For The Guardian, art curator and critic Rianna Jade Parker examined the renewed interest in Black British artists:
In more recent times, the hugely popular exhibitions Soul of a Nation: Art in the Age of Black Power (2017), The Place Is Here (2017), and Get Up, Stand Up Now: Generations of Black Creative Pioneers (2019) have galvanised a new audience, generating an overwhelming interest in art by Black artists from the general public, students, institutions and the private art sector. The value and necessity of Black art should, by now, be a moot point, and instead the weight and responsibility should remain on those who ignore Black artists and are reluctant to engage with charged personal histories that are uncomfortable to them.
These overdue advancements aggregate the possibilities and implications of Black British art created in the 20th and 21st centuries. Accessible digital technology, image- and text-based social media platforms such as Twitter and Instagram, and growing creative capital have provided a much-needed revamp to the unwritten rulebook of the largest unregulated market in the world. Our culturally meaningful experiences appear in multiple forms, and visual content and codes migrate from one to another.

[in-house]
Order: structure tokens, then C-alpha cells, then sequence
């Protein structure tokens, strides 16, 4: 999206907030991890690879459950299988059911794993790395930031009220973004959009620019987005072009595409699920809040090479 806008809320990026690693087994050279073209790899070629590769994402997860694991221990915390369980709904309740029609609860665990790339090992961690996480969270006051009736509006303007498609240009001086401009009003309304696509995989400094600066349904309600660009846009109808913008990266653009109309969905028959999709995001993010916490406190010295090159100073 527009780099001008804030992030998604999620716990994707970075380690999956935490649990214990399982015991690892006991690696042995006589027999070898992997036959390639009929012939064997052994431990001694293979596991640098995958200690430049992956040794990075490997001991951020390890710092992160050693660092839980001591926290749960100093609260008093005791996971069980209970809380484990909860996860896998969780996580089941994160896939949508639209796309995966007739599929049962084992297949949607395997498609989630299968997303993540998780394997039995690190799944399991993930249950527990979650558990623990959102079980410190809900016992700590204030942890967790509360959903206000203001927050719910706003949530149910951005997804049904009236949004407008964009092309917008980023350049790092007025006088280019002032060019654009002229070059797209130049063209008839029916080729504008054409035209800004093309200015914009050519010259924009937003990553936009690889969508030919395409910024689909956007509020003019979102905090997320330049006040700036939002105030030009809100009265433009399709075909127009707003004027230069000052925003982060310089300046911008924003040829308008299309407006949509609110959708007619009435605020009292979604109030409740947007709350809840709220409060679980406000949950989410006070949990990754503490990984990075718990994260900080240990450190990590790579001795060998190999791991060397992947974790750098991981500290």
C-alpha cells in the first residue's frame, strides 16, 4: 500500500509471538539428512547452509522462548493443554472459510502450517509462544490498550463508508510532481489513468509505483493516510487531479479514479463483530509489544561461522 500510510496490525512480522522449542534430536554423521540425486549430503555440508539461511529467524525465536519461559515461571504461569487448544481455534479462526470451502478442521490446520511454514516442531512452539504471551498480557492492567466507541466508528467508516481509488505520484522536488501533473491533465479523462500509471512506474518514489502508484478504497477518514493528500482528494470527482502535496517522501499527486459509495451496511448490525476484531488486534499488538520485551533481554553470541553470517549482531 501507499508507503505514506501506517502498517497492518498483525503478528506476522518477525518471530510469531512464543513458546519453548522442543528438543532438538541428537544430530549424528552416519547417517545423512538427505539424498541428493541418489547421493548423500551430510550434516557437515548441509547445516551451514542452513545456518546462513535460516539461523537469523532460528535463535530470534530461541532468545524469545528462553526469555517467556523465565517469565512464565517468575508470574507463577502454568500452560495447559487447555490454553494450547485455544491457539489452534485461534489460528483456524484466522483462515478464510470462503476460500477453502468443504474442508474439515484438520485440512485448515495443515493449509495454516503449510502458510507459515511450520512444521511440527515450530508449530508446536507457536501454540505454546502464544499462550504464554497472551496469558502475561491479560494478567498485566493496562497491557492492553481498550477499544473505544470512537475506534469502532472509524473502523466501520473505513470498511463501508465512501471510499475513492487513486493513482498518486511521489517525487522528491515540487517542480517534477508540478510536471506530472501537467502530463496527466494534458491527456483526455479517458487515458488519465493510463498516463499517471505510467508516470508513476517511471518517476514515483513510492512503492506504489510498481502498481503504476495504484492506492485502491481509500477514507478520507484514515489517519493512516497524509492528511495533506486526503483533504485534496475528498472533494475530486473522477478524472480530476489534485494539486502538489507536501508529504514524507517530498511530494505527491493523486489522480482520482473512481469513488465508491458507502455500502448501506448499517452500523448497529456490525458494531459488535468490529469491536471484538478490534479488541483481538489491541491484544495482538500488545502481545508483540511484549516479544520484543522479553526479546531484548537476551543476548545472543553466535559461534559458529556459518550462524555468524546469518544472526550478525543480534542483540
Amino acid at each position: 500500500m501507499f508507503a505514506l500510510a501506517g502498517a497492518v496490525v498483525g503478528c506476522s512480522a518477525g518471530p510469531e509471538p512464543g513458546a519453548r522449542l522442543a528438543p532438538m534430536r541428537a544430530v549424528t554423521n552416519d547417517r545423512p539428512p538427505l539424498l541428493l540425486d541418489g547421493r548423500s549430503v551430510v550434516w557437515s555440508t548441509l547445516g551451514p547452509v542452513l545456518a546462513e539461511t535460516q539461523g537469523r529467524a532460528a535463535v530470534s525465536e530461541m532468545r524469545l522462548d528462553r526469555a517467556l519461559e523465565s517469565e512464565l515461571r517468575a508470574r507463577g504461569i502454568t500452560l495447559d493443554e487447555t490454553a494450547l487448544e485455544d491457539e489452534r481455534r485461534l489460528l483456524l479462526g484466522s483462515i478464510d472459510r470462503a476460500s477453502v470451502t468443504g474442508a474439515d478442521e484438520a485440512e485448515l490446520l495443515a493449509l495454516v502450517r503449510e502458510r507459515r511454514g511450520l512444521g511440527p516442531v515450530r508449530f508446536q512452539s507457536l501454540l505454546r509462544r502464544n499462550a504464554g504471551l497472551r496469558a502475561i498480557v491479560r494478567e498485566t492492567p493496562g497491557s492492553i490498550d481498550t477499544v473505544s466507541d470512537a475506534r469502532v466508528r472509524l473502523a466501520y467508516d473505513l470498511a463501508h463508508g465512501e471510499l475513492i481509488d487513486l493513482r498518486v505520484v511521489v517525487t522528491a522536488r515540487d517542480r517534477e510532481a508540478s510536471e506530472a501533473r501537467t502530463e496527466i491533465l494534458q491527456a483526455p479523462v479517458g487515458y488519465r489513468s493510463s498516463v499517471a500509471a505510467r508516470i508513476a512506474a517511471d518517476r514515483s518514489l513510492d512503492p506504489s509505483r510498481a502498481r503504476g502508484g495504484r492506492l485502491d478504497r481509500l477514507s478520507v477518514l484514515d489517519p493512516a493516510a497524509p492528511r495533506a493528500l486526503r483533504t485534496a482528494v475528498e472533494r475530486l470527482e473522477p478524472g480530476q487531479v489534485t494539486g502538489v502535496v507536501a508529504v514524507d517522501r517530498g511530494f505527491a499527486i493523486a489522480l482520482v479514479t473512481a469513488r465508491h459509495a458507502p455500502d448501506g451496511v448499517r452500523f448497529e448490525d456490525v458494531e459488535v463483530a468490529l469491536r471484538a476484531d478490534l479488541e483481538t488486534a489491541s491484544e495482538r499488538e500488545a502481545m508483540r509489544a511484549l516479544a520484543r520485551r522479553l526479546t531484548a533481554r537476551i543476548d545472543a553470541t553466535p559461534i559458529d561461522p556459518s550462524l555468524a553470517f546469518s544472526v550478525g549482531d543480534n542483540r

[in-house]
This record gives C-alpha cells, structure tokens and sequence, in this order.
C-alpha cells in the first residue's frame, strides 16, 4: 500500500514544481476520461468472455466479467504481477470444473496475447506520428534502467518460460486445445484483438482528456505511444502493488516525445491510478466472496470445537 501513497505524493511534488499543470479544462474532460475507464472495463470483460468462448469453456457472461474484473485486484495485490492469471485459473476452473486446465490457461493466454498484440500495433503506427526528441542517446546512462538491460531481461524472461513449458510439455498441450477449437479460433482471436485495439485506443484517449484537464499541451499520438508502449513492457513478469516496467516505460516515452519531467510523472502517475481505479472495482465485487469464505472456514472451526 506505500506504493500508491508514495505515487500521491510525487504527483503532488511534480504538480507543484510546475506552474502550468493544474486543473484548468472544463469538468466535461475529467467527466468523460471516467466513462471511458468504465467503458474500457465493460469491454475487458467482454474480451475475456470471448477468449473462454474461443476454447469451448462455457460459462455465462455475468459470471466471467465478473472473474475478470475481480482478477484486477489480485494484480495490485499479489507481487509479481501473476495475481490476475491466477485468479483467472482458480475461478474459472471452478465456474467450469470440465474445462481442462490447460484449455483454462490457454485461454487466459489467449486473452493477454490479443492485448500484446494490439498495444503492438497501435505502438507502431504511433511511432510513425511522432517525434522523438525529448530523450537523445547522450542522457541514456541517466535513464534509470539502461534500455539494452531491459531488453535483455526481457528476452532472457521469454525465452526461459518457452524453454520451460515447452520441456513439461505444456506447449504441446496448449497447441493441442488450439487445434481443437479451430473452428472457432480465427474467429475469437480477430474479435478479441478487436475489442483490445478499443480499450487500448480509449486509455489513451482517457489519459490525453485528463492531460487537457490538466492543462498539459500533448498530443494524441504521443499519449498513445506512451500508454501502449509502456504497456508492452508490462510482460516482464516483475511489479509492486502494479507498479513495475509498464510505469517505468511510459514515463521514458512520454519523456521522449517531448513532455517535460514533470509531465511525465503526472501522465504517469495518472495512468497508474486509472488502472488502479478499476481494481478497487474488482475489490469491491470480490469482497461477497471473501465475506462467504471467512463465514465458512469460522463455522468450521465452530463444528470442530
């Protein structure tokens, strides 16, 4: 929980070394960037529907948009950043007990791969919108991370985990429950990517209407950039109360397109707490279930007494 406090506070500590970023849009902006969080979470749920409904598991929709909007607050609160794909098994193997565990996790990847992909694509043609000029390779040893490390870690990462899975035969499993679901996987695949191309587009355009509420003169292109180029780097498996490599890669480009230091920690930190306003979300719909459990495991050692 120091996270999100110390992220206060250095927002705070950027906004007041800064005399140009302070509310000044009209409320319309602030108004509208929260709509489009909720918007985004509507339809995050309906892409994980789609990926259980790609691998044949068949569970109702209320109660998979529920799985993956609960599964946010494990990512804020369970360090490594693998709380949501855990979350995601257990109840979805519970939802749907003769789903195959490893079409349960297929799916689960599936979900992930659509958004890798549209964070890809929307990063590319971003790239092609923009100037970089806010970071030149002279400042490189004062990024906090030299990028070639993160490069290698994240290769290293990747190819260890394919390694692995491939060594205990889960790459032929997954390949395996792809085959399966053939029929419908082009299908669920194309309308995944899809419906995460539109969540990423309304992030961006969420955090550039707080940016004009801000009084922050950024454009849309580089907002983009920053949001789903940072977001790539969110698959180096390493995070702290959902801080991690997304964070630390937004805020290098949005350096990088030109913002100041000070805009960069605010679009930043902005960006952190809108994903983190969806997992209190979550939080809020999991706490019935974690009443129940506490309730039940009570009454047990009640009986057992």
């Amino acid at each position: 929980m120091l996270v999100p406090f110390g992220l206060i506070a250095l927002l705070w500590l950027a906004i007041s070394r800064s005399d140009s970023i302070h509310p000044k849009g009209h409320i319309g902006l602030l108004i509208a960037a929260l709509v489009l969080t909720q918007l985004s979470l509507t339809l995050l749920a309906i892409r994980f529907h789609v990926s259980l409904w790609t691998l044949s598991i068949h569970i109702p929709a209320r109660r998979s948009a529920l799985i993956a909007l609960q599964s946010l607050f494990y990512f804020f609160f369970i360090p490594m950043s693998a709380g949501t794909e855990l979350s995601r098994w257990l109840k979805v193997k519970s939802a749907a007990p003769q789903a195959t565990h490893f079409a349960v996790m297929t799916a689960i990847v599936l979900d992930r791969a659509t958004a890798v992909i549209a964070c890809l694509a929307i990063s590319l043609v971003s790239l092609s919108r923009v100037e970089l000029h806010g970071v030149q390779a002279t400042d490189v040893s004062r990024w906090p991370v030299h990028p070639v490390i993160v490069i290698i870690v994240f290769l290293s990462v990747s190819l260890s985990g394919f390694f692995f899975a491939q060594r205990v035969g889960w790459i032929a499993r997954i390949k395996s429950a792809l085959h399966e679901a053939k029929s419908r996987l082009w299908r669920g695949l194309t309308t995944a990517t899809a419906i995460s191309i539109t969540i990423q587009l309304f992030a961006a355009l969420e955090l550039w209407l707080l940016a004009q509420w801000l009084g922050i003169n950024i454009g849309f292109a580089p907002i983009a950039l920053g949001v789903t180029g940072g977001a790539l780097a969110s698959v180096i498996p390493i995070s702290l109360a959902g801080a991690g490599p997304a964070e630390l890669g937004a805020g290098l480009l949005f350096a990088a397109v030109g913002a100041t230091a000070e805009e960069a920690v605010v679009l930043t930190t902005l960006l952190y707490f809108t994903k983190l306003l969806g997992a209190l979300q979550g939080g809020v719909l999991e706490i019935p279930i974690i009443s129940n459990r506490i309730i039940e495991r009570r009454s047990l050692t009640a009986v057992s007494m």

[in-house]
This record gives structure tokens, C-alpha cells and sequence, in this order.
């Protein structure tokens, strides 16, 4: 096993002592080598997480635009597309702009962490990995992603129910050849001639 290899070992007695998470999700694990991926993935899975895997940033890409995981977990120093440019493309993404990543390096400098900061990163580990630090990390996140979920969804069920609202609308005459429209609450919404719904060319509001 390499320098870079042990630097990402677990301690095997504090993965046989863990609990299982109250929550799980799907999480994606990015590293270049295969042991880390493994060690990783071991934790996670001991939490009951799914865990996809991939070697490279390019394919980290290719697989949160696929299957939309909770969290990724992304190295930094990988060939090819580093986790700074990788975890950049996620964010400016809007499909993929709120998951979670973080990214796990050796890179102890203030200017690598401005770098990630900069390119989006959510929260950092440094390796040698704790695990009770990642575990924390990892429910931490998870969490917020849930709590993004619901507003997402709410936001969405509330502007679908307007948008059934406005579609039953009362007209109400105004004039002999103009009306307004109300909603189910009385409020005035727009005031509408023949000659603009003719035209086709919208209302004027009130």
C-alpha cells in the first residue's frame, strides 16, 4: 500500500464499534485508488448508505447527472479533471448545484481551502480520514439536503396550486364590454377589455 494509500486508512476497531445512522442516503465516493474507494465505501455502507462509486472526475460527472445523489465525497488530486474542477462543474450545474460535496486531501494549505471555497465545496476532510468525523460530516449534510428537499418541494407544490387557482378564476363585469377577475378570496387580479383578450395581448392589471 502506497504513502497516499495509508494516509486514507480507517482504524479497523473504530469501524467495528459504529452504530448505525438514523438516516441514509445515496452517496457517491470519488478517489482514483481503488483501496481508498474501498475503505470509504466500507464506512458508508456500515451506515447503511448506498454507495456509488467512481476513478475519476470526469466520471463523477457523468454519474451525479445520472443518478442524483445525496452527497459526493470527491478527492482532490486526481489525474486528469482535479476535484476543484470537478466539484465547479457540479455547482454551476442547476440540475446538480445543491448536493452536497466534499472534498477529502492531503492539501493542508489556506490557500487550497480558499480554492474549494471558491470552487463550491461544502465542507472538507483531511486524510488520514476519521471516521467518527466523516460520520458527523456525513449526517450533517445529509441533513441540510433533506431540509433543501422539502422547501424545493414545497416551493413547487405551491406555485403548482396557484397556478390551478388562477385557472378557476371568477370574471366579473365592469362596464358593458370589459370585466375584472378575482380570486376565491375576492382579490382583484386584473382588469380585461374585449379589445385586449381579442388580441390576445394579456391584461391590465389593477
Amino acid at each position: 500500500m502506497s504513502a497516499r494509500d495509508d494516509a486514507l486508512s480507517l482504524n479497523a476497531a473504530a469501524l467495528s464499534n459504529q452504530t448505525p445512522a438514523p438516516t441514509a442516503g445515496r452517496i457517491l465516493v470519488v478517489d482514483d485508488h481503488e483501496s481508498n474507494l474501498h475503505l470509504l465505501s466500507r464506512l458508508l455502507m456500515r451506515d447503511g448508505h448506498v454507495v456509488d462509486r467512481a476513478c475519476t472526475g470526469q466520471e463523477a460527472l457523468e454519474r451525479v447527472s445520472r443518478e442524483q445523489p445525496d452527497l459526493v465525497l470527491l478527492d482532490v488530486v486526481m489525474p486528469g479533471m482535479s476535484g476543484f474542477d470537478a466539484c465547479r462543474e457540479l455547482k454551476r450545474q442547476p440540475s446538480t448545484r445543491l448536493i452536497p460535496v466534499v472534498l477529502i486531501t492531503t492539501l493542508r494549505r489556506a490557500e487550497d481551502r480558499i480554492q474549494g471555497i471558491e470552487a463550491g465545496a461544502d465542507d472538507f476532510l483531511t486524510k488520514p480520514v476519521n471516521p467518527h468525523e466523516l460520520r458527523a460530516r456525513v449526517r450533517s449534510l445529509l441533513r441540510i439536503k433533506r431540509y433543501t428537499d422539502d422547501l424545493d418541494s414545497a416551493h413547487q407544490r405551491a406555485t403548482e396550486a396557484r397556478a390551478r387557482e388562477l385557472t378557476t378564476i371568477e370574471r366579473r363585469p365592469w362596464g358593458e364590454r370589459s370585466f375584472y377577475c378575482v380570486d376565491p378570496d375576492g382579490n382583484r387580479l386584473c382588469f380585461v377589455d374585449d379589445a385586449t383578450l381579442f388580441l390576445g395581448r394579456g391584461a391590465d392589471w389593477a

I went to Soul of a Nation at the Tate and thoroughly enjoyed it. I’m glad more Black art is being seen but the circumstances that sparked this renewed interest aren’t ideal, at least from a non-Black perspective. The ideal situation is Black viewers feeling inspired to express themselves and their surroundings in similar or unique ways and that is all we can really hope for.
Related to Black British art: ‘Bold Black British’, curated by Aindrea Emelife,